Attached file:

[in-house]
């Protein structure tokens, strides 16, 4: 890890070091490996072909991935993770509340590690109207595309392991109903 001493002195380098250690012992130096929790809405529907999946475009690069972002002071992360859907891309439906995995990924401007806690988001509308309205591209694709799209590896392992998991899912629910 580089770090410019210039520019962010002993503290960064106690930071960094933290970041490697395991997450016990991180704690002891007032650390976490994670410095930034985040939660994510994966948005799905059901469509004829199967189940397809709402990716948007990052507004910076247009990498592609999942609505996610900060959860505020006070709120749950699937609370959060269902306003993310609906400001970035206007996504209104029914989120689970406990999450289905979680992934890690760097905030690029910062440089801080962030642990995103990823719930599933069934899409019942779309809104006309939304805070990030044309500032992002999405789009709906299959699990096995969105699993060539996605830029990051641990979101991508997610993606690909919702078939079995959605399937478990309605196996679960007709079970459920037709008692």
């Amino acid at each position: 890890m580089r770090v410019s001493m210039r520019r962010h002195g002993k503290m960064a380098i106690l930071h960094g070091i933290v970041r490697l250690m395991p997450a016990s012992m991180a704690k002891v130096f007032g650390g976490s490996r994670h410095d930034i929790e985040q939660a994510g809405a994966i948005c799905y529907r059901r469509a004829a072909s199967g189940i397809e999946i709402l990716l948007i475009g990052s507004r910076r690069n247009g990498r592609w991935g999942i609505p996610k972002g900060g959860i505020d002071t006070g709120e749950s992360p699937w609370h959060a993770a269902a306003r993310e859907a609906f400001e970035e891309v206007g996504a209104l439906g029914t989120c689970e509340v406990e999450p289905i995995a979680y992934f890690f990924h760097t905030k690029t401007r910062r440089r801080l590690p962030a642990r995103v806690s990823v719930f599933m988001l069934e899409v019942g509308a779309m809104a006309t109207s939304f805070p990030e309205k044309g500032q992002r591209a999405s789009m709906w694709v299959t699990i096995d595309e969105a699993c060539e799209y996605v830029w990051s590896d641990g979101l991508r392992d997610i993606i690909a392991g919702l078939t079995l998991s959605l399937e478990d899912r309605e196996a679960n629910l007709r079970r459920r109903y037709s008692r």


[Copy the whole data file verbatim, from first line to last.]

[in-house]
């Protein structure tokens, strides 16, 4: 890890070091490996072909991935993770509340590690109207595309392991109903 001493002195380098250690012992130096929790809405529907999946475009690069972002002071992360859907891309439906995995990924401007806690988001509308309205591209694709799209590896392992998991899912629910 580089770090410019210039520019962010002993503290960064106690930071960094933290970041490697395991997450016990991180704690002891007032650390976490994670410095930034985040939660994510994966948005799905059901469509004829199967189940397809709402990716948007990052507004910076247009990498592609999942609505996610900060959860505020006070709120749950699937609370959060269902306003993310609906400001970035206007996504209104029914989120689970406990999450289905979680992934890690760097905030690029910062440089801080962030642990995103990823719930599933069934899409019942779309809104006309939304805070990030044309500032992002999405789009709906299959699990096995969105699993060539996605830029990051641990979101991508997610993606690909919702078939079995959605399937478990309605196996679960007709079970459920037709008692």
């Amino acid at each position: 890890m580089r770090v410019s001493m210039r520019r962010h002195g002993k503290m960064a380098i106690l930071h960094g070091i933290v970041r490697l250690m395991p997450a016990s012992m991180a704690k002891v130096f007032g650390g976490s490996r994670h410095d930034i929790e985040q939660a994510g809405a994966i948005c799905y529907r059901r469509a004829a072909s199967g189940i397809e999946i709402l990716l948007i475009g990052s507004r910076r690069n247009g990498r592609w991935g999942i609505p996610k972002g900060g959860i505020d002071t006070g709120e749950s992360p699937w609370h959060a993770a269902a306003r993310e859907a609906f400001e970035e891309v206007g996504a209104l439906g029914t989120c689970e509340v406990e999450p289905i995995a979680y992934f890690f990924h760097t905030k690029t401007r910062r440089r801080l590690p962030a642990r995103v806690s990823v719930f599933m988001l069934e899409v019942g509308a779309m809104a006309t109207s939304f805070p990030e309205k044309g500032q992002r591209a999405s789009m709906w694709v299959t699990i096995d595309e969105a699993c060539e799209y996605v830029w990051s590896d641990g979101l991508r392992d997610i993606i690909a392991g919702l078939t079995l998991s959605l399937e478990d899912r309605e196996a679960n629910l007709r079970r459920r109903y037709s008692r």